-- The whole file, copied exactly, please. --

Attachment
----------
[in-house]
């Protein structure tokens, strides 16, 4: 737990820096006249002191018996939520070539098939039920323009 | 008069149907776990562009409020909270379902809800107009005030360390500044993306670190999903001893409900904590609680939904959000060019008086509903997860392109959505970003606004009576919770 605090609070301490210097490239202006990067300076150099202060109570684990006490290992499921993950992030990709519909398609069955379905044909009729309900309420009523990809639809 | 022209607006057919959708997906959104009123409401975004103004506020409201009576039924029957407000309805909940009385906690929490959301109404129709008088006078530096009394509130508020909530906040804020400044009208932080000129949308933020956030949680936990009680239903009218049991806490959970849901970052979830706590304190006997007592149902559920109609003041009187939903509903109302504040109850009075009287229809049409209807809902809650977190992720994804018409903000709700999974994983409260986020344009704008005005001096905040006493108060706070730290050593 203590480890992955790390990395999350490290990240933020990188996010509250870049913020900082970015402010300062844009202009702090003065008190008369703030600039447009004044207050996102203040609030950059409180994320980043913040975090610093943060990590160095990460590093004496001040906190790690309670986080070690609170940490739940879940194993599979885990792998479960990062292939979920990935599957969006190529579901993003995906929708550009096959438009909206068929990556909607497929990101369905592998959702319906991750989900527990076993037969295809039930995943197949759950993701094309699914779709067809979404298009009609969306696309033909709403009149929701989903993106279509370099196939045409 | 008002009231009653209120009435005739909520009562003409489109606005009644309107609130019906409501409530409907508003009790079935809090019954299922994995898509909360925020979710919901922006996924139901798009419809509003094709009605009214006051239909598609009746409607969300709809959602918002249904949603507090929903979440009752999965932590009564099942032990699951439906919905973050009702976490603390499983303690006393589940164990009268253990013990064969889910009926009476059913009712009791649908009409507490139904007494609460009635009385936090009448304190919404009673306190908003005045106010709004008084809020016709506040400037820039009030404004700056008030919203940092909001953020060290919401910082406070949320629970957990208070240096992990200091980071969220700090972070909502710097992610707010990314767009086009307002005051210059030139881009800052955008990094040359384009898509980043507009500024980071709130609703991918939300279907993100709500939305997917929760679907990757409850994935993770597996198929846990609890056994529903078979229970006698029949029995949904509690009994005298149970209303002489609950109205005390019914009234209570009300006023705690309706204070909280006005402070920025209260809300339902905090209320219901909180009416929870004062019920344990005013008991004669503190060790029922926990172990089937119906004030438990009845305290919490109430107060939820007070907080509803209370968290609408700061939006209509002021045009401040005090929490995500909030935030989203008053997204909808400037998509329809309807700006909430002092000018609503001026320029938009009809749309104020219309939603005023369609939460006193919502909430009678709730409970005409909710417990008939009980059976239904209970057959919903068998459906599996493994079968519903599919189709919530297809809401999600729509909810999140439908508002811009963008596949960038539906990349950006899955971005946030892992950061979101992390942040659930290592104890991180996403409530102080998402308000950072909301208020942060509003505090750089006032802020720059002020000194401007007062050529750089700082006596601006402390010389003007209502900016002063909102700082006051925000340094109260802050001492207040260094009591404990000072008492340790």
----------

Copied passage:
[in-house]
């Protein structure tokens, strides 16, 4: 737990820096006249002191018996939520070539098939039920323009 | 008069149907776990562009409020909270379902809800107009005030360390500044993306670190999903001893409900904590609680939904959000060019008086509903997860392109959505970003606004009576919770 605090609070301490210097490239202006990067300076150099202060109570684990006490290992499921993950992030990709519909398609069955379905044909009729309900309420009523990809639809 | 022209607006057919959708997906959104009123409401975004103004506020409201009576039924029957407000309805909940009385906690929490959301109404129709008088006078530096009394509130508020909530906040804020400044009208932080000129949308933020956030949680936990009680239903009218049991806490959970849901970052979830706590304190006997007592149902559920109609003041009187939903509903109302504040109850009075009287229809049409209807809902809650977190992720994804018409903000709700999974994983409260986020344009704008005005001096905040006493108060706070730290050593 203590480890992955790390990395999350490290990240933020990188996010509250870049913020900082970015402010300062844009202009702090003065008190008369703030600039447009004044207050996102203040609030950059409180994320980043913040975090610093943060990590160095990460590093004496001040906190790690309670986080070690609170940490739940879940194993599979885990792998479960990062292939979920990935599957969006190529579901993003995906929708550009096959438009909206068929990556909607497929990101369905592998959702319906991750989900527990076993037969295809039930995943197949759950993701094309699914779709067809979404298009009609969306696309033909709403009149929701989903993106279509370099196939045409 | 008002009231009653209120009435005739909520009562003409489109606005009644309107609130019906409501409530409907508003009790079935809090019954299922994995898509909360925020979710919901922006996924139901798009419809509003094709009605009214006051239909598609009746409607969300709809959602918002249904949603507090929903979440009752999965932590009564099942032990699951439906919905973050009702976490603390499983303690006393589940164990009268253990013990064969889910009926009476059913009712009791649908009409507490139904007494609460009635009385936090009448304190919404009673306190908003005045106010709004008084809020016709506040400037820039009030404004700056008030919203940092909001953020060290919401910082406070949320629970957990208070240096992990200091980071969220700090972070909502710097992610707010990314767009086009307002005051210059030139881009800052955008990094040359384009898509980043507009500024980071709130609703991918939300279907993100709500939305997917929760679907990757409850994935993770597996198929846990609890056994529903078979229970006698029949029995949904509690009994005298149970209303002489609950109205005390019914009234209570009300006023705690309706204070909280006005402070920025209260809300339902905090209320219901909180009416929870004062019920344990005013008991004669503190060790029922926990172990089937119906004030438990009845305290919490109430107060939820007070907080509803209370968290609408700061939006209509002021045009401040005090929490995500909030935030989203008053997204909808400037998509329809309807700006909430002092000018609503001026320029938009009809749309104020219309939603005023369609939460006193919502909430009678709730409970005409909710417990008939009980059976239904209970057959919903068998459906599996493994079968519903599919189709919530297809809401999600729509909810999140439908508002811009963008596949960038539906990349950006899955971005946030892992950061979101992390942040659930290592104890991180996403409530102080998402308000950072909301208020942060509003505090750089006032802020720059002020000194401007007062050529750089700082006596601006402390010389003007209502900016002063909102700082006051925000340094109260802050001492207040260094009591404990000072008492340790």